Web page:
Some states, including Georgia, have a form called an Advanced Medical Directive. This form combines both the living will and the power of attorney for healthcare into one form. This really simplifies matters since only one form is needed instead of two. For further details about the Advanced Medical directive under Georgia law and a sample form, enter the following Google search: Georgia Advanced Directive

There are a couple of other forms that relate to healthcare decisions that people may want to consider adding to their library of important documents. A Do Not Resuscitate (DNR) form is a legal document signed by the Doctor that respects the wishes of a patient not to undergo CPR or Advanced Cardiac Life Support (ACLS) if the heart were to stop beating or if the patient were to stop breathing. Advanced medical directives are not accepted by Emergency Medical Services, but they must honor a DNR. To obtain Georgia’s form, enter the following Google search: Georgia DNR form

A Physician Order for Life-Sustaining Treatment (POLST) is a form that states the kind of medical treatment a patient prefers toward the end of their life so that they have more control over their end-of-life care. For Georgia’s form, enter the following Google search:Georgia POLST form

For those people who would like to donate organs at death, a person may consent by simply signing their driver’s license. See www.organdonor.gov

As this article addresses end of life issues, there is one other written communication which people may consider leaving to their loved ones, and that is a letter in which they pass on their wisdom and life lessons to family and friends. This letter is typically called an “ethical will” or “legacy will.” This type of will is a document written to communicate values and wisdom, history, stories and love from one generation to another. An ethical or legacy will might accompany the probated will and articulate the values of the deceased and provide an opportunity to express how and why life choices were made by the writer. Such communication may have greater meaning to the recipient than any financial assets that they may receive.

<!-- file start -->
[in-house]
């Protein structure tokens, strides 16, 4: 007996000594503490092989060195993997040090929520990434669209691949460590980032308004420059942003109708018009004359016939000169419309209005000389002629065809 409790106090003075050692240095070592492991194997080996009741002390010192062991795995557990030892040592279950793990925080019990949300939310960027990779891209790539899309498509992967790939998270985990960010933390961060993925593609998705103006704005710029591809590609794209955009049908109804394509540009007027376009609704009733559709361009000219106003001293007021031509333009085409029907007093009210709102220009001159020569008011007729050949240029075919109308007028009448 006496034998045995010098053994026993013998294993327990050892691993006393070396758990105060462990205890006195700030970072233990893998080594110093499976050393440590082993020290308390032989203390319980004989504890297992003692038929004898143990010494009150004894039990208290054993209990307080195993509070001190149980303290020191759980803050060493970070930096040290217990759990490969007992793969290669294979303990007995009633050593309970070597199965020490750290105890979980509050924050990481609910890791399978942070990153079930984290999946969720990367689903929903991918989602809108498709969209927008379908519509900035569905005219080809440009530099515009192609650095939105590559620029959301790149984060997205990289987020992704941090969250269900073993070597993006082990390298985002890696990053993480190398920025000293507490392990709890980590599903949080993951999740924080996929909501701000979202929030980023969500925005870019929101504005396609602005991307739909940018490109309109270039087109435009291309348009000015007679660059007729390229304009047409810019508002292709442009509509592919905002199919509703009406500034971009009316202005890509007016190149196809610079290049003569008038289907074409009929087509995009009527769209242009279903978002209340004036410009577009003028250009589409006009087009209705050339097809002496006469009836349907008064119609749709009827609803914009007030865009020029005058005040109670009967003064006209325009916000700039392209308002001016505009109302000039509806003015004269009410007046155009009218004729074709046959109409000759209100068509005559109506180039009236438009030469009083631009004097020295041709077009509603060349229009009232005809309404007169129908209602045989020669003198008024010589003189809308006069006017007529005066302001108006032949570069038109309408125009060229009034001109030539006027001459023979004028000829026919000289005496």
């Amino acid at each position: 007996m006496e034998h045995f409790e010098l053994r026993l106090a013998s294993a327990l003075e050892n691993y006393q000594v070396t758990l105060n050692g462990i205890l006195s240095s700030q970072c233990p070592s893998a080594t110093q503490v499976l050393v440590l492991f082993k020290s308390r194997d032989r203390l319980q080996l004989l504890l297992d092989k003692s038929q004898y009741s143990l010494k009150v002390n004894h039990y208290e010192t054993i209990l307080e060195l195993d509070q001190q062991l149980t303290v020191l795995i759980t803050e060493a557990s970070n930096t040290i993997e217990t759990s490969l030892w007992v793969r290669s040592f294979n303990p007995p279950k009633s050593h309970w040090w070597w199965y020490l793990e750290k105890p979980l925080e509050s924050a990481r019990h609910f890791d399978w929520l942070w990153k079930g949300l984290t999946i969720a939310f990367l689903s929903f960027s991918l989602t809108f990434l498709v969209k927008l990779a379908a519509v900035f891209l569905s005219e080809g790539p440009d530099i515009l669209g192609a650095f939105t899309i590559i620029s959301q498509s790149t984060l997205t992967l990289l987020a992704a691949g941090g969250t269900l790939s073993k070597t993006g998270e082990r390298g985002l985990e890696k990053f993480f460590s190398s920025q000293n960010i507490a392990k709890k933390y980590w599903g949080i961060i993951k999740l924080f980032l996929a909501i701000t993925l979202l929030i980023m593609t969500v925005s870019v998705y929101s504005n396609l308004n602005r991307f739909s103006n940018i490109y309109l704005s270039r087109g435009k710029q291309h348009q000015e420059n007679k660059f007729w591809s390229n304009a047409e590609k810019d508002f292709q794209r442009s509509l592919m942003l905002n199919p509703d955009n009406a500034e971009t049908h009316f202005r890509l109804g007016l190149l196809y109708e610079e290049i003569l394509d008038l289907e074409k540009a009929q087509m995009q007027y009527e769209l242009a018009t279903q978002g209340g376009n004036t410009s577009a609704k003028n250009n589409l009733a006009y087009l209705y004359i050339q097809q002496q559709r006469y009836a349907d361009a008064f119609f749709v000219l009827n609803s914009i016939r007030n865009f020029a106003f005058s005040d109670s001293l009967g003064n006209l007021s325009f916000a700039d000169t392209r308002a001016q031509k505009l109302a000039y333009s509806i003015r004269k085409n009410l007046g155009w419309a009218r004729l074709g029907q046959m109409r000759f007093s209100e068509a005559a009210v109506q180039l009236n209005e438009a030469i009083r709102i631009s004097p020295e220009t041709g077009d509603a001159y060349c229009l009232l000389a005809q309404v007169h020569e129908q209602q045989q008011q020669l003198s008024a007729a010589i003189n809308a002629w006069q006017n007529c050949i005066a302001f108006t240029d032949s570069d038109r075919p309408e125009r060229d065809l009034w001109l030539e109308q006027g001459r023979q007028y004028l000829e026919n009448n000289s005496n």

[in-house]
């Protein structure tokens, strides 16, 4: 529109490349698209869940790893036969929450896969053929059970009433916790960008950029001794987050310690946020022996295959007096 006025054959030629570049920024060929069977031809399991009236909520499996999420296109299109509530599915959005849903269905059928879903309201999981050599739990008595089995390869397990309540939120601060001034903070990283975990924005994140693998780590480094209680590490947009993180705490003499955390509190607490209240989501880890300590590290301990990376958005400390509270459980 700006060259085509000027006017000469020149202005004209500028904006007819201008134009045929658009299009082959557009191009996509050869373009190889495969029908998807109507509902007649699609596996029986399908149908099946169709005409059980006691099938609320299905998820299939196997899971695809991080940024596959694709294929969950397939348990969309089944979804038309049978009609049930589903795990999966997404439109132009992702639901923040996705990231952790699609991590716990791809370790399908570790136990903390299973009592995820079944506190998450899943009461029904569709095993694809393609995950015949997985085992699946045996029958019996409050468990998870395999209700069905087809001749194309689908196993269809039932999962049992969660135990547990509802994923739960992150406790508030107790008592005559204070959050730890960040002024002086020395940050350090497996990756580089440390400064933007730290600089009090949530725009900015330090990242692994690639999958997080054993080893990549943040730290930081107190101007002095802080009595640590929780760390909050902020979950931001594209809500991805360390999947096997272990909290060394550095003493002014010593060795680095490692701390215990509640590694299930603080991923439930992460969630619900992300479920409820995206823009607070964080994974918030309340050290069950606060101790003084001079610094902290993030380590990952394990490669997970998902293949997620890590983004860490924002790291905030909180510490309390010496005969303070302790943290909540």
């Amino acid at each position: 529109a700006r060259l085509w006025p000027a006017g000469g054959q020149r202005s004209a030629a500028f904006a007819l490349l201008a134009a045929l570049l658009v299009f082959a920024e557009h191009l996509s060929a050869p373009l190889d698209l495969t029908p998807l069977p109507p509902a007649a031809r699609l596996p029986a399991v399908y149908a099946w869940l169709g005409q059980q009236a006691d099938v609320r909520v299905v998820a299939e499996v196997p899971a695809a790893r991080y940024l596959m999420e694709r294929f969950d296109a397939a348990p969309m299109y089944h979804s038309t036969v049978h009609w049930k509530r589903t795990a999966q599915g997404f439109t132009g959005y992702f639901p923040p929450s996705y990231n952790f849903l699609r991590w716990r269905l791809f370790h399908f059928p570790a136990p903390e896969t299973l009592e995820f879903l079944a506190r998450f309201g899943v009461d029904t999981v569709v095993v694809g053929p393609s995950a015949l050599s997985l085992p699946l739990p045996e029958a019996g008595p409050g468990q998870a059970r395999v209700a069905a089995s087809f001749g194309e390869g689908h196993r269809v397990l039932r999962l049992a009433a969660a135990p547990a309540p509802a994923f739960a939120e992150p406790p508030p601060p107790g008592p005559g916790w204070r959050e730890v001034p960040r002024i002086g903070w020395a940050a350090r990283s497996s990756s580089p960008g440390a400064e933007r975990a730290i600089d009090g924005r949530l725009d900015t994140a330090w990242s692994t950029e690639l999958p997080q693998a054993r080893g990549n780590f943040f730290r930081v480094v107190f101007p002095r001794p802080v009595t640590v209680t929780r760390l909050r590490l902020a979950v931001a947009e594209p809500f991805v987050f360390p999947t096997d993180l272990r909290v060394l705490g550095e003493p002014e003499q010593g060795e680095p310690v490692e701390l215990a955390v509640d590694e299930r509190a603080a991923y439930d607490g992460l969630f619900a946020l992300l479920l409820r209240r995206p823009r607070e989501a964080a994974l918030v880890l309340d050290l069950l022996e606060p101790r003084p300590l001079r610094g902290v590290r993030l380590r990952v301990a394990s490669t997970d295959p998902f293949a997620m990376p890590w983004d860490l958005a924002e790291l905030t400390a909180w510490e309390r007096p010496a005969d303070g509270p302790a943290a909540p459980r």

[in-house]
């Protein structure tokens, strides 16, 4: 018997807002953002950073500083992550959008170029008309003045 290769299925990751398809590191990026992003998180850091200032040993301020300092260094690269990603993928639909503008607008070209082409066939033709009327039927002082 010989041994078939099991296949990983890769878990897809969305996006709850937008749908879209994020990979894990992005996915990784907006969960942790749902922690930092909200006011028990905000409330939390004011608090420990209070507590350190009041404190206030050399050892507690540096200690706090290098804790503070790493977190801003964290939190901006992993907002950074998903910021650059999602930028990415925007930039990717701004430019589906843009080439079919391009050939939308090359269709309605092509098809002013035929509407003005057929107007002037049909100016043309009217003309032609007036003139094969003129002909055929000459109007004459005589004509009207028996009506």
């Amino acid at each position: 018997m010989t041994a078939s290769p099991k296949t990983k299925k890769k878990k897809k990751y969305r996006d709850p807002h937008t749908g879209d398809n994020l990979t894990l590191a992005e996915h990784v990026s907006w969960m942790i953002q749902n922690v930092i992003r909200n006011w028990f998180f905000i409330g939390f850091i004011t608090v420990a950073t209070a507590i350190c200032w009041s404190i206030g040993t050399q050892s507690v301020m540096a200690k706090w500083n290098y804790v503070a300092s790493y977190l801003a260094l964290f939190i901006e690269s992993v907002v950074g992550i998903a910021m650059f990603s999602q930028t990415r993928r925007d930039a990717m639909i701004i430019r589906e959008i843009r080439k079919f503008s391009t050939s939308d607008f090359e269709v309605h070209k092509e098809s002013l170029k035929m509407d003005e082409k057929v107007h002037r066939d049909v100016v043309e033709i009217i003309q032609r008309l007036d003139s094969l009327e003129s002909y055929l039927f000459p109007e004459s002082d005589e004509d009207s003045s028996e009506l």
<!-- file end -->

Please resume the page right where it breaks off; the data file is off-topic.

In summary, there are three types of documents that people should complete in preparation for the end of their lives. The first type enables people to give their assets to their desired recipients (Wills and Trusts). The second type lets people express their healthcare wishes, even if they are incapacitated (Living Wills, POAs for healthcare, Advanced Medical Directives, DNRs, and POLSTs). The final type allows people to share their life lessons and experiences with loved ones long after they are gone.

Proper planning for end of life issues will be especially appreciated by family and friends. As no one knows when their life may unexpectedly end, it is never too early to do the proper planning, and here at The Fiduciary Group, we want to make sure you’re prepared.

“You’ve got to be very careful if you don’t know where you are going, because you might not get there.” -Yogi Berra

AUTHOR:

MALCOLM BUTLER, JD